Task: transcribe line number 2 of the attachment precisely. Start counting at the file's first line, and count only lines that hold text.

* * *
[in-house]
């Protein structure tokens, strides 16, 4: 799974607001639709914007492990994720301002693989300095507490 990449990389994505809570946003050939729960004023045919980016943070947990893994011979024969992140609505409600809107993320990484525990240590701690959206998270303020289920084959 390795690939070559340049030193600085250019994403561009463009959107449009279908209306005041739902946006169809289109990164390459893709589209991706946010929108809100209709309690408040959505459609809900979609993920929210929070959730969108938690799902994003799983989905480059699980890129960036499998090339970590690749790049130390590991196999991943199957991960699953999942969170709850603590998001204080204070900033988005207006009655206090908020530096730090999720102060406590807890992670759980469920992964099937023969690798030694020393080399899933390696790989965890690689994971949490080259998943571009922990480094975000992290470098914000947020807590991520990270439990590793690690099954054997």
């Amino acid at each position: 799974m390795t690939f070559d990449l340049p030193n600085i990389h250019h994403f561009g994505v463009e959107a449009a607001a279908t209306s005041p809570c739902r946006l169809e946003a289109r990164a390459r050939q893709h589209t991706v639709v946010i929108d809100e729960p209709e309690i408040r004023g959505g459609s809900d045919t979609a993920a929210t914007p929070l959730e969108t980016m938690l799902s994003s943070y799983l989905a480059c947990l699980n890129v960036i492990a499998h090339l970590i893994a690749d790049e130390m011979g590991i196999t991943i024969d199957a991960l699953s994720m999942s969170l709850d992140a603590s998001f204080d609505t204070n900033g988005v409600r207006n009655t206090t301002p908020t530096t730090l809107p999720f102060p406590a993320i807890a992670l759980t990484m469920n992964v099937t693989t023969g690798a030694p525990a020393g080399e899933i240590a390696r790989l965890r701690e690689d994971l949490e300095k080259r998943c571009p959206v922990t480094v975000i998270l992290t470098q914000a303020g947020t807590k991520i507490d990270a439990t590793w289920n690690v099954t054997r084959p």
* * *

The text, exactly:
């Protein structure tokens, strides 16, 4: 799974607001639709914007492990994720301002693989300095507490 990449990389994505809570946003050939729960004023045919980016943070947990893994011979024969992140609505409600809107993320990484525990240590701690959206998270303020289920084959 390795690939070559340049030193600085250019994403561009463009959107449009279908209306005041739902946006169809289109990164390459893709589209991706946010929108809100209709309690408040959505459609809900979609993920929210929070959730969108938690799902994003799983989905480059699980890129960036499998090339970590690749790049130390590991196999991943199957991960699953999942969170709850603590998001204080204070900033988005207006009655206090908020530096730090999720102060406590807890992670759980469920992964099937023969690798030694020393080399899933390696790989965890690689994971949490080259998943571009922990480094975000992290470098914000947020807590991520990270439990590793690690099954054997």